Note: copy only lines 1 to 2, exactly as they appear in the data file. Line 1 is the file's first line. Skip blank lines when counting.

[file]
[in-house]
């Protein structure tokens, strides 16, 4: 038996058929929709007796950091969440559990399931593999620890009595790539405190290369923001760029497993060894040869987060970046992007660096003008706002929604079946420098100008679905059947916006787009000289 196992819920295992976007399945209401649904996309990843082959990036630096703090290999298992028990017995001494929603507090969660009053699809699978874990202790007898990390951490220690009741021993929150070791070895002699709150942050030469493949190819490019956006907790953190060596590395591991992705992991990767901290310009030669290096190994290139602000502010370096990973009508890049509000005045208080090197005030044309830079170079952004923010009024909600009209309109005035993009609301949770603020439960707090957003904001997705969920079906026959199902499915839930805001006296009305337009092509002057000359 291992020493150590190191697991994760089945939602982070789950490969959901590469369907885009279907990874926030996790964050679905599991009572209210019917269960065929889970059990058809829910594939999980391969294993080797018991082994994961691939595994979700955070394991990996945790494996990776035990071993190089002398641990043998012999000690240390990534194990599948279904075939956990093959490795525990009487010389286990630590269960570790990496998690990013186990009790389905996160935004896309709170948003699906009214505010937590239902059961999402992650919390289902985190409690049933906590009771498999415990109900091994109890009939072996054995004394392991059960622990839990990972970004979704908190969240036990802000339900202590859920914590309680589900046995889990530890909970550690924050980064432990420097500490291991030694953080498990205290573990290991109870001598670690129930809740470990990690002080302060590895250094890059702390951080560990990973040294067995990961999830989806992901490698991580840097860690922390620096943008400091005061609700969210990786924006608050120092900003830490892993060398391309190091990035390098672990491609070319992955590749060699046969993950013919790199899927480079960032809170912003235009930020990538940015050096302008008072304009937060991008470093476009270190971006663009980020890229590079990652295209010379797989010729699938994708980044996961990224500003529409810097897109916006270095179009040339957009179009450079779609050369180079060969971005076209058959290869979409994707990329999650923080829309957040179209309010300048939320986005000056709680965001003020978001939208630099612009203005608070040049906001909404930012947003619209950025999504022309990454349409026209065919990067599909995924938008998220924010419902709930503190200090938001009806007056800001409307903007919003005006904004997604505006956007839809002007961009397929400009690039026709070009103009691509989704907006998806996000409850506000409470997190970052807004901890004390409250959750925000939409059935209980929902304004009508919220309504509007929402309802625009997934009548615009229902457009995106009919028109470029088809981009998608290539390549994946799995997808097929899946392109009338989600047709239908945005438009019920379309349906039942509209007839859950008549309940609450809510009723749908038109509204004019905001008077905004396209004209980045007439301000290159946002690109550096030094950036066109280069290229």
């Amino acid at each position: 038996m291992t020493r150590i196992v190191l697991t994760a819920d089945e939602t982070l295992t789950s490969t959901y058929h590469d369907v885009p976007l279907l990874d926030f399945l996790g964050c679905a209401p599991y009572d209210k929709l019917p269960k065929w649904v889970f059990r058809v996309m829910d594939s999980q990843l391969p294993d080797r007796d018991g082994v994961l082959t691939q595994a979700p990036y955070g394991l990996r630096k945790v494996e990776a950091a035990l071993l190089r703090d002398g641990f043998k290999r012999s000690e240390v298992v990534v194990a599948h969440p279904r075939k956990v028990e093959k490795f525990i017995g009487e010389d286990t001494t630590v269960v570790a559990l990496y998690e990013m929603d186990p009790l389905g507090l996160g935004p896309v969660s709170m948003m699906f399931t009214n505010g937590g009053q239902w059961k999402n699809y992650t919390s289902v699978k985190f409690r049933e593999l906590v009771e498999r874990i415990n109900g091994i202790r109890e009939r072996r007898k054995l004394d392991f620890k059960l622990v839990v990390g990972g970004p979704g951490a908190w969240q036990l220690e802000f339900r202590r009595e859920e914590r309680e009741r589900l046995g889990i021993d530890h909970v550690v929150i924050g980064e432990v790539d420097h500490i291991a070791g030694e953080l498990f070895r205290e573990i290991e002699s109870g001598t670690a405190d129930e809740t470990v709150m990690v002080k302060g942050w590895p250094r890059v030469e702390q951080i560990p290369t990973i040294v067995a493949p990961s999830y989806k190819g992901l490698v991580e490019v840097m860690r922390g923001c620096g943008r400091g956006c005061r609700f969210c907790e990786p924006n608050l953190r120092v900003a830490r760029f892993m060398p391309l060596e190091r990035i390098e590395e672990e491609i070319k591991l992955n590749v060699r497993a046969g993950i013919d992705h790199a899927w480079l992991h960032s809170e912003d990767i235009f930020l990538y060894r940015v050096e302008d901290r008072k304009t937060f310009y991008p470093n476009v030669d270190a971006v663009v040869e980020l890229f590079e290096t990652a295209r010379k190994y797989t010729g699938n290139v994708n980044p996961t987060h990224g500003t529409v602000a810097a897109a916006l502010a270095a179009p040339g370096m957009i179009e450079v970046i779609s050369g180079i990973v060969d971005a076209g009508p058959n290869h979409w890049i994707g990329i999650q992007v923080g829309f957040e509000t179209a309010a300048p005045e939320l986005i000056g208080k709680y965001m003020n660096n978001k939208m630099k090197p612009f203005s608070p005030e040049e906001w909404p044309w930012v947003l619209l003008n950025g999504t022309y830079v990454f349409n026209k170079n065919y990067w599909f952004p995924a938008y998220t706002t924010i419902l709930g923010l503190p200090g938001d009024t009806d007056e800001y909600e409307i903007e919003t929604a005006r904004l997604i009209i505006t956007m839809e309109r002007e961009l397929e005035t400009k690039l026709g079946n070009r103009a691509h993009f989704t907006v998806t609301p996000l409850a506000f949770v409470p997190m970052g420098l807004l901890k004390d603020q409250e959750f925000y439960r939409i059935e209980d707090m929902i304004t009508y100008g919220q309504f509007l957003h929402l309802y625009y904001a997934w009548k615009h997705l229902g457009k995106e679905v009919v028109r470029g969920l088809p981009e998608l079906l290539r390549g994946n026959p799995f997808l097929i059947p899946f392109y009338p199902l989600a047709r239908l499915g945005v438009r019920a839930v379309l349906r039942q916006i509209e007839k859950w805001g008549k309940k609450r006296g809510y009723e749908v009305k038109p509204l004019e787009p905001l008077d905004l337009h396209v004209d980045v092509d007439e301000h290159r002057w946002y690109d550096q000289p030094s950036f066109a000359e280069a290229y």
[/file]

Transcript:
[in-house]
């Protein structure tokens, strides 16, 4: 038996058929929709007796950091969440559990399931593999620890009595790539405190290369923001760029497993060894040869987060970046992007660096003008706002929604079946420098100008679905059947916006787009000289 196992819920295992976007399945209401649904996309990843082959990036630096703090290999298992028990017995001494929603507090969660009053699809699978874990202790007898990390951490220690009741021993929150070791070895002699709150942050030469493949190819490019956006907790953190060596590395591991992705992991990767901290310009030669290096190994290139602000502010370096990973009508890049509000005045208080090197005030044309830079170079952004923010009024909600009209309109005035993009609301949770603020439960707090957003904001997705969920079906026959199902499915839930805001006296009305337009092509002057000359 291992020493150590190191697991994760089945939602982070789950490969959901590469369907885009279907990874926030996790964050679905599991009572209210019917269960065929889970059990058809829910594939999980391969294993080797018991082994994961691939595994979700955070394991990996945790494996990776035990071993190089002398641990043998012999000690240390990534194990599948279904075939956990093959490795525990009487010389286990630590269960570790990496998690990013186990009790389905996160935004896309709170948003699906009214505010937590239902059961999402992650919390289902985190409690049933906590009771498999415990109900091994109890009939072996054995004394392991059960622990839990990972970004979704908190969240036990802000339900202590859920914590309680589900046995889990530890909970550690924050980064432990420097500490291991030694953080498990205290573990290991109870001598670690129930809740470990990690002080302060590895250094890059702390951080560990990973040294067995990961999830989806992901490698991580840097860690922390620096943008400091005061609700969210990786924006608050120092900003830490892993060398391309190091990035390098672990491609070319992955590749060699046969993950013919790199899927480079960032809170912003235009930020990538940015050096302008008072304009937060991008470093476009270190971006663009980020890229590079990652295209010379797989010729699938994708980044996961990224500003529409810097897109916006270095179009040339957009179009450079779609050369180079060969971005076209058959290869979409994707990329999650923080829309957040179209309010300048939320986005000056709680965001003020978001939208630099612009203005608070040049906001909404930012947003619209950025999504022309990454349409026209065919990067599909995924938008998220924010419902709930503190200090938001009806007056800001409307903007919003005006904004997604505006956007839809002007961009397929400009690039026709070009103009691509989704907006998806996000409850506000409470997190970052807004901890004390409250959750925000939409059935209980929902304004009508919220309504509007929402309802625009997934009548615009229902457009995106009919028109470029088809981009998608290539390549994946799995997808097929899946392109009338989600047709239908945005438009019920379309349906039942509209007839859950008549309940609450809510009723749908038109509204004019905001008077905004396209004209980045007439301000290159946002690109550096030094950036066109280069290229």